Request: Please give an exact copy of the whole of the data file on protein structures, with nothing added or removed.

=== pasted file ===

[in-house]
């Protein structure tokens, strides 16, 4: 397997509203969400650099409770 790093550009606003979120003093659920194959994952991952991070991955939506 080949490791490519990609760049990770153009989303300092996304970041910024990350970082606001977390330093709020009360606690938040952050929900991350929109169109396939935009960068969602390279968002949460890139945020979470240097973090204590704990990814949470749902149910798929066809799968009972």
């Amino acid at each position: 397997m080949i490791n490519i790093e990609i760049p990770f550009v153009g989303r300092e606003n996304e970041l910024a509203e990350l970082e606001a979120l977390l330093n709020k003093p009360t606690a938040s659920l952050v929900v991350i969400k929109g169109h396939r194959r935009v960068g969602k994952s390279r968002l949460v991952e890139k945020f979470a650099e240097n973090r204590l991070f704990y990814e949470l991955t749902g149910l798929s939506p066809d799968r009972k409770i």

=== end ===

[in-house]
């Protein structure tokens, strides 16, 4: 397997509203969400650099409770 790093550009606003979120003093659920194959994952991952991070991955939506 080949490791490519990609760049990770153009989303300092996304970041910024990350970082606001977390330093709020009360606690938040952050929900991350929109169109396939935009960068969602390279968002949460890139945020979470240097973090204590704990990814949470749902149910798929066809799968009972």
């Amino acid at each position: 397997m080949i490791n490519i790093e990609i760049p990770f550009v153009g989303r300092e606003n996304e970041l910024a509203e990350l970082e606001a979120l977390l330093n709020k003093p009360t606690a938040s659920l952050v929900v991350i969400k929109g169109h396939r194959r935009v960068g969602k994952s390279r968002l949460v991952e890139k945020f979470a650099e240097n973090r204590l991070f704990y990814e949470l991955t749902g149910l798929s939506p066809d799968r009972k409770i």